The use of the court system to decide the fate of critically ill children is costly in many ways. Court decisions about the best interests of such children can often be based in uncertainty, unpredictability, and insufficiency. In an article published in the Journal of Medical Ethics, Richard Huxtable, PhD, of the Centre for Ethics in Medicine, Population Health Sciences at Bristol Medical School in England, suggests that specialist ethics support services may provide expert ethical advice in cases involving such children and avoid the use of the court system.

Against the backdrop of the Charlie Gard case in the United Kingdom, Dr Huxtable argued that the use of specialist services may allow more equitable solutions as they are less formal and adversarial than the courts. Charles Gard was an infant born with mitochondrial DNA depletion syndrome whose parents wished to use experimental therapy on him in an attempt to save his life. The treating hospital, Great Ormond Street Hospital in London, argued that to continue treatment was not in the child’s best interests and recommended palliative care only. The Charlie Gard case became an international cause célèbre, with the parents petitioning the courts to allow them to take their child to the United States for advanced therapy.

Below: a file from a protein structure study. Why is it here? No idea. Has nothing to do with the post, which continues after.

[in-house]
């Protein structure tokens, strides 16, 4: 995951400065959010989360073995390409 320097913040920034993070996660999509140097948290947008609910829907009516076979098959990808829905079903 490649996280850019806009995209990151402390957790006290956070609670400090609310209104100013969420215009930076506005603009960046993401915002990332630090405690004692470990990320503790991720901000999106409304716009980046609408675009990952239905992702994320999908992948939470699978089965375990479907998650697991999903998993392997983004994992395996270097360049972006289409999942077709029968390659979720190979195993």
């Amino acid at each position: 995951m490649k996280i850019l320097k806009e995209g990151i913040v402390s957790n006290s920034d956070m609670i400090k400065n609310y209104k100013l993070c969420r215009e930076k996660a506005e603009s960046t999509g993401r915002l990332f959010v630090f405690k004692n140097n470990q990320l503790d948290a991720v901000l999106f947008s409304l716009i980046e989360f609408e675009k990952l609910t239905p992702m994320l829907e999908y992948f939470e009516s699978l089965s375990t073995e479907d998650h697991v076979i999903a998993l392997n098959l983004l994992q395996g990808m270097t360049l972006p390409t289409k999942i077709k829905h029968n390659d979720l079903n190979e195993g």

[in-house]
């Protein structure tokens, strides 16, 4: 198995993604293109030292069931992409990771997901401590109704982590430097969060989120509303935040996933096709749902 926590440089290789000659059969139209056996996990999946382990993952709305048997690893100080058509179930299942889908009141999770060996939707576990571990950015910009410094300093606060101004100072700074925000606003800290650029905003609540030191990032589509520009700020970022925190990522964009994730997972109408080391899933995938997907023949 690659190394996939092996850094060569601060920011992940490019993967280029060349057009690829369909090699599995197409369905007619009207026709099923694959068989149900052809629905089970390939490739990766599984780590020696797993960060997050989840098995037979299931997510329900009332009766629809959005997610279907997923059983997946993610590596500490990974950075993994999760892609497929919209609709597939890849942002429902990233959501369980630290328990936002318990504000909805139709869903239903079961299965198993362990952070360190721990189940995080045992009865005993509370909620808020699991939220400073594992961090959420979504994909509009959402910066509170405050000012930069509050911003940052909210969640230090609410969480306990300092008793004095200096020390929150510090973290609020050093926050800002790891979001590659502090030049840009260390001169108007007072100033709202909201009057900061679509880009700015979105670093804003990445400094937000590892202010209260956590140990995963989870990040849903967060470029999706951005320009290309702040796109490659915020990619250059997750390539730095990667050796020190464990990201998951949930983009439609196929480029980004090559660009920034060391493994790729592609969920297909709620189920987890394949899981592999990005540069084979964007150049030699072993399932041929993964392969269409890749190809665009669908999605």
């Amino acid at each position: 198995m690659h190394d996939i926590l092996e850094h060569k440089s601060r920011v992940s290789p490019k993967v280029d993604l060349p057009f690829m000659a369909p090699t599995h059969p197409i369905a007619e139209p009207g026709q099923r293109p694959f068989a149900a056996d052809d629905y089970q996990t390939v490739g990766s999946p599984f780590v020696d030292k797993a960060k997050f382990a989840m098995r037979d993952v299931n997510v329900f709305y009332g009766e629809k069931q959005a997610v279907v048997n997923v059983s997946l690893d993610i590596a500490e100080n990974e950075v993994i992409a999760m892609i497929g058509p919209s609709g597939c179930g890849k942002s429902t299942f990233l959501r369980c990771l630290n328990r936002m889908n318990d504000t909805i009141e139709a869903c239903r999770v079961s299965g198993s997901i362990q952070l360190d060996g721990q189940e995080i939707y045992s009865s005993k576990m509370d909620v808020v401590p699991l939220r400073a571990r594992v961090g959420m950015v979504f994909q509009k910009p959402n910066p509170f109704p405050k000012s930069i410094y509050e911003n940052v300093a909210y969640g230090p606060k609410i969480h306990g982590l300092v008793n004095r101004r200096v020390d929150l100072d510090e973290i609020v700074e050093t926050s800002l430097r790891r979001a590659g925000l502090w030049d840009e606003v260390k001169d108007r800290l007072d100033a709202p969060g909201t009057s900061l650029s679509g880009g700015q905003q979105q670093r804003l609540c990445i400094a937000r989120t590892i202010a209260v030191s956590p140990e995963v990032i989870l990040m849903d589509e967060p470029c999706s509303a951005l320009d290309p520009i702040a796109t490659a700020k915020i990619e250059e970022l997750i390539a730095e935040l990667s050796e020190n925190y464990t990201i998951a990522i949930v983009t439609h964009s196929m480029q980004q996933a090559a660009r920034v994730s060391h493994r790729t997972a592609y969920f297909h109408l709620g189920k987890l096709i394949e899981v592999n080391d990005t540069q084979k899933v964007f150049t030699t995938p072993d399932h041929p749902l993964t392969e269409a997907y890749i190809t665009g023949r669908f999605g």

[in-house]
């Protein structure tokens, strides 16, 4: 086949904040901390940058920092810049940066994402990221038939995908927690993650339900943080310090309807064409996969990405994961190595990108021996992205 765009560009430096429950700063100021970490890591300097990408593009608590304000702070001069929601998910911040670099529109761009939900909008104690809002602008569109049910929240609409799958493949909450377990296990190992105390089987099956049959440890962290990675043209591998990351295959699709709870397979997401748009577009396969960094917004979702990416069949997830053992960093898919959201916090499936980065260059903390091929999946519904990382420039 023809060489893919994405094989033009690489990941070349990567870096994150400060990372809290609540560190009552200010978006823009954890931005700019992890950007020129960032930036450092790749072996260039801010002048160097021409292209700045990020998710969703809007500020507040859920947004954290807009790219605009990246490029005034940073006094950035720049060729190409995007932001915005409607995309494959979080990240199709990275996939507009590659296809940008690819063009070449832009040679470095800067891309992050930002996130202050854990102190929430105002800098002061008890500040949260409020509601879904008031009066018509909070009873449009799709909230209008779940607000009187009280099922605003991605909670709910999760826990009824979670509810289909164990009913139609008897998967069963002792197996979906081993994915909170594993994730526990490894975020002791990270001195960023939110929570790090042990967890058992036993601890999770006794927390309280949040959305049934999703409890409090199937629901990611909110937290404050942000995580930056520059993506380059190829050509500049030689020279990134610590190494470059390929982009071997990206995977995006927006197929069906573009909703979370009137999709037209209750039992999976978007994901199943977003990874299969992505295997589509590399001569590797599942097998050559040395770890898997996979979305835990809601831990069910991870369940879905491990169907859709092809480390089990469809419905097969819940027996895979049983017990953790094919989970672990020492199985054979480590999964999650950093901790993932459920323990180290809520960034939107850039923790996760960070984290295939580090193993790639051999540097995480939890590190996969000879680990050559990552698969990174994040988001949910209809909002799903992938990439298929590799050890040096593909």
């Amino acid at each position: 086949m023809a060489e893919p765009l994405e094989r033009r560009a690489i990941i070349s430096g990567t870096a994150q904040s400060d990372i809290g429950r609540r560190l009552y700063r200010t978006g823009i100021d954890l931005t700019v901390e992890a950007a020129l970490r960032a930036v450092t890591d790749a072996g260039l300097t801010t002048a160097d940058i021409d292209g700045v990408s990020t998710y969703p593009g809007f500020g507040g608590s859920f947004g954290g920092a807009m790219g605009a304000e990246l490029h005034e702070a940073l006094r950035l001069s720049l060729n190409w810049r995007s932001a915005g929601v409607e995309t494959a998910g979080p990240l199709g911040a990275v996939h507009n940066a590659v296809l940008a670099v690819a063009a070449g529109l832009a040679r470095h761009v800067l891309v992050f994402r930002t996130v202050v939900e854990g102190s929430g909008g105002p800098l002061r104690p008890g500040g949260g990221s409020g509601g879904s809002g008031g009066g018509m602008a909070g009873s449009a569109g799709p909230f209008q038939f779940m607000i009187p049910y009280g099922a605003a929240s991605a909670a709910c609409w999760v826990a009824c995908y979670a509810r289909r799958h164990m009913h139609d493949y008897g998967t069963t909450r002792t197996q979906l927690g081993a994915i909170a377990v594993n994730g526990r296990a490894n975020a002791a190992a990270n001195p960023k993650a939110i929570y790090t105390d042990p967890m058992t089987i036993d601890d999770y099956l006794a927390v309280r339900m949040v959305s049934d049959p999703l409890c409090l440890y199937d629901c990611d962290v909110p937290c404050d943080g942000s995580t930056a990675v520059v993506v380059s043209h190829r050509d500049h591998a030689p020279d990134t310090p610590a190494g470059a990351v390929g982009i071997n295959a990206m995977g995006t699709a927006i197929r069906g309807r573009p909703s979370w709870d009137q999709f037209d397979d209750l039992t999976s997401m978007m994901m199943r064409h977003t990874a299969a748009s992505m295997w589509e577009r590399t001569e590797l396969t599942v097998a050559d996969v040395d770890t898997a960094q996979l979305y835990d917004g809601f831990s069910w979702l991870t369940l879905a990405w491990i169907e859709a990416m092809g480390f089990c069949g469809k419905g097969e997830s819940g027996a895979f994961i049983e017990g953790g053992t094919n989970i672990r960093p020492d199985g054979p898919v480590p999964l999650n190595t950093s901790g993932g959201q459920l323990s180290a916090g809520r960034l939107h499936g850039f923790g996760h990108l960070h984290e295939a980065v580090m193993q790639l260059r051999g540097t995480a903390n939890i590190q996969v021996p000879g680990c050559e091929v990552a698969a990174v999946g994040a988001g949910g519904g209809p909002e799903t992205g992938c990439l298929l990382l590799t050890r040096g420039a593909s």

Dr Huxtable noted that the Children Act of 1989 holds that “the child’s welfare shall be the court’s paramount consideration,” but adds that it fails to define welfare. Although the courts have a legitimate role in settling disputes regarding treatment in life-or-death situations, particularly those involving children, the legal system may not be the best place to resolve such questions. Legal action can be stressful and disturbing, particularly in view of their win-or-lose mentality.

While suggesting that Clinical Ethics Committees can provide practical advice and have some advantages over the court system, Professor Huxtable acknowledged that they exist primarily to support clinicians. This brings into question their ability to advocate for patients and families and their independence from healthcare institutions. Furthermore, there are questions regarding the qualifications, certification, and competencies of their membership.

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Dr Huxtable suggested that specialist clinical ethics support services may offer a way forward that could address the deficiencies of the current system. He argued, however, that further research is required to determine whether such services are effective.

Reference

Huxtable R. Clinic, courtroom or (specialist) committee: in the best interests of the critically ill child? J Med Ethics. 2018;44:471-475.